Community//

Some Simple Ways To Take the Bite Out of Critical Comments

Lessening the sting of criticalness so we no longer shrink or shut down.

The Thrive Global Community welcomes voices from many spheres on our open platform. We publish pieces as written by outside contributors with a wide range of opinions, which don’t necessarily reflect our own. Community stories are not commissioned by our editorial team and must meet our guidelines prior to being published.

“What you said was stupid!”
“What are you wearing? You look like a frump!”
“You didn’t do that right. What were you thinking?”

When you read those comments, do they connect with you in some way?

Do comments like that make you shrink? Shut you down? Put you on the defensive? Drive you crazy? Bring out the worst in you? 

Critical comments are a HUGE trigger for me. HUGE. I always feel like they’re a passive-aggressive way to tell me that who I am as I am is not cool or good enough.

“Don’t be you, Pam.” “Conform.” “Be what I need you to be.” 

In short, I perceive criticalness as a means to get me to become a peacekeeping, good girl. A role that I’ve worked to let go of, because it doesn’t fit me.

So, in the not too distant past, when someone would make what I felt was a critical comment I’ve done one of two things. I’ve either shrunk or I gotten pissed off to the point of shutting down. 

I’m not going to lie, as much work as I’ve done around critical comments, I still fricking dislike them with a passion because they still hurt. Not to mention, they’re a great way to shut down the connection.

BUT here’s something I’ve come to realize…

I can’t control what another person says or how they say it but I do have choices when it comes to being on the receiving end of critical comments. I also have choices when it comes to being on the giving end, particularly as it relates to my critical comments of me.

CHOICES AND OPTIONS FOR TAKING THE BITE OUT OF CRITICAL COMMENTS

(Disclaimer: IF the following suggestions don’t feel like they’d work for you, please DO NOT use them.)

During one of my morning journaling sessions, this little nugget came bubbling up to the surface. Critical comments are a demonstration of “false superiority” which often comes from a place of feeling insecure or “not good enough”. When I’m on the receiving end of a critical comment I can remind myself of this. This helps me to remember that I don’t have to shrink and I definitely don’t have to conform.

I can imagine myself in a cool, iridescent bubble. Outside of that bubble stand two big, burly bouncers. I can imagine them saying to the person who’s being critical, “Sorry…your energetic “outfit” is just not on our energetic dress code. NEXT person in line!” This one makes me chuckle! And laughing helps me to lighten the heaviness that comes with critical comments.

Oh, and if I’m the one handing out the critical comments I can remind myself of how unbecoming I find them to be and make it a point to stop and apologize. If I’m criticizing myself I can do the very same. Just stop.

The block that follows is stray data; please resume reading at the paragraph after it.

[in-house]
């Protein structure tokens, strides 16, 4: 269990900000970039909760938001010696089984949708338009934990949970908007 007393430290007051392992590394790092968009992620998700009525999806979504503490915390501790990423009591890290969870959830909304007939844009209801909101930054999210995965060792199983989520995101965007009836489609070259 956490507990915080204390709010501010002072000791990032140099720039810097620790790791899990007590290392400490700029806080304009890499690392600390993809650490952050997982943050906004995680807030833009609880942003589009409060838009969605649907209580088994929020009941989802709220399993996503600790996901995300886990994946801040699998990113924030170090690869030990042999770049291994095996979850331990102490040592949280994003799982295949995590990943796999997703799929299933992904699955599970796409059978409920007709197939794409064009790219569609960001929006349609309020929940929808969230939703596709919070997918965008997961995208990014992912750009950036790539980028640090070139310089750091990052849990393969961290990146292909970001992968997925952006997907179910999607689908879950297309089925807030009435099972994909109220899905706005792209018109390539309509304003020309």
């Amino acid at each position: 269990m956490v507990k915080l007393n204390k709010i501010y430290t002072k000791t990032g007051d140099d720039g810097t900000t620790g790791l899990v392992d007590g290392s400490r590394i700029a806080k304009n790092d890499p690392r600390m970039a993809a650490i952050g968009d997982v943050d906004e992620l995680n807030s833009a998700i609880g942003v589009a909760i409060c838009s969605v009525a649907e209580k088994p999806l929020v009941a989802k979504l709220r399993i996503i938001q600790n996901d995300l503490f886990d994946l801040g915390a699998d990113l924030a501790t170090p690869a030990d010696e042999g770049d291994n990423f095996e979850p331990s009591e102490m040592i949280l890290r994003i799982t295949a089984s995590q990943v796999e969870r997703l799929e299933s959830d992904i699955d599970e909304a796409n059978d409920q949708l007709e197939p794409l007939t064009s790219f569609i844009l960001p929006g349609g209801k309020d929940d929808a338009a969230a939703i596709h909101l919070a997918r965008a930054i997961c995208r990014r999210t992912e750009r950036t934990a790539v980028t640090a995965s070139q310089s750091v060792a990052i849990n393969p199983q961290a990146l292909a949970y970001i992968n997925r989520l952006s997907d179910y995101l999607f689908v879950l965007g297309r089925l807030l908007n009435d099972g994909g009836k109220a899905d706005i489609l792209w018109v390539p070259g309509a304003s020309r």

I can also tell the person being critical that what they’re saying isn’t cool and that I’m pausing the conversation for a moment. Then I can take a deep breath and remind myself that I do not need to buy into whatever critical thing that person is saying.

At the end of the day, it helps to remind myself that I’m not here to conform. I’m here to be me, unapologetically and so someone’s critical comment is theirs to own. It’s not mine to take on or do anything with.

HOW DO YOU WANT TO TAKE THE BITE OUT OF CRITICAL COMMENTS?

So, my friends, I turn it over to you, the next time you find yourself being criticized what will you experiment with to avoid the bite marks?

Will you use one of the suggestions above? Mash a few together? Or try something completely different? The choice is yours!

Just remember that with choice always comes power. And that you, my friends, are far stronger and more powerful than any critical comment or the bite it has. 

As always, I’d love to hear from you! Share what you’ve done to avoid the bite or what you’re going to experiment with. 

Until next time, I’m sending you lots of peace, love, and light.

Share your comments below. Please read our commenting guidelines before posting. If you have a concern about a comment, report it here.

You might also like...

Community//

Geoff Crain: “Don’t use derogatory words”

by Ben Ari
Community//

How To Get People to Like You in 5 mins

by What I Learnt on Wall Street
Community//

5 Things We Can Each Do To Make Social Media And The Internet A Kinder And More Tolerant Place, With Nance L. Schick, Esq.

by Yitzi Weiner

Sign up for the Thrive Global newsletter

Will be used in accordance with our privacy policy.

Thrive Global
People look for retreats for themselves, in the country, by the coast, or in the hills . . . There is nowhere that a person can find a more peaceful and trouble-free retreat than in his own mind. . . . So constantly give yourself this retreat, and renew yourself.

- MARCUS AURELIUS

We use cookies on our site to give you the best experience possible. By continuing to browse the site, you agree to this use. For more information on how we use cookies, see our Privacy Policy.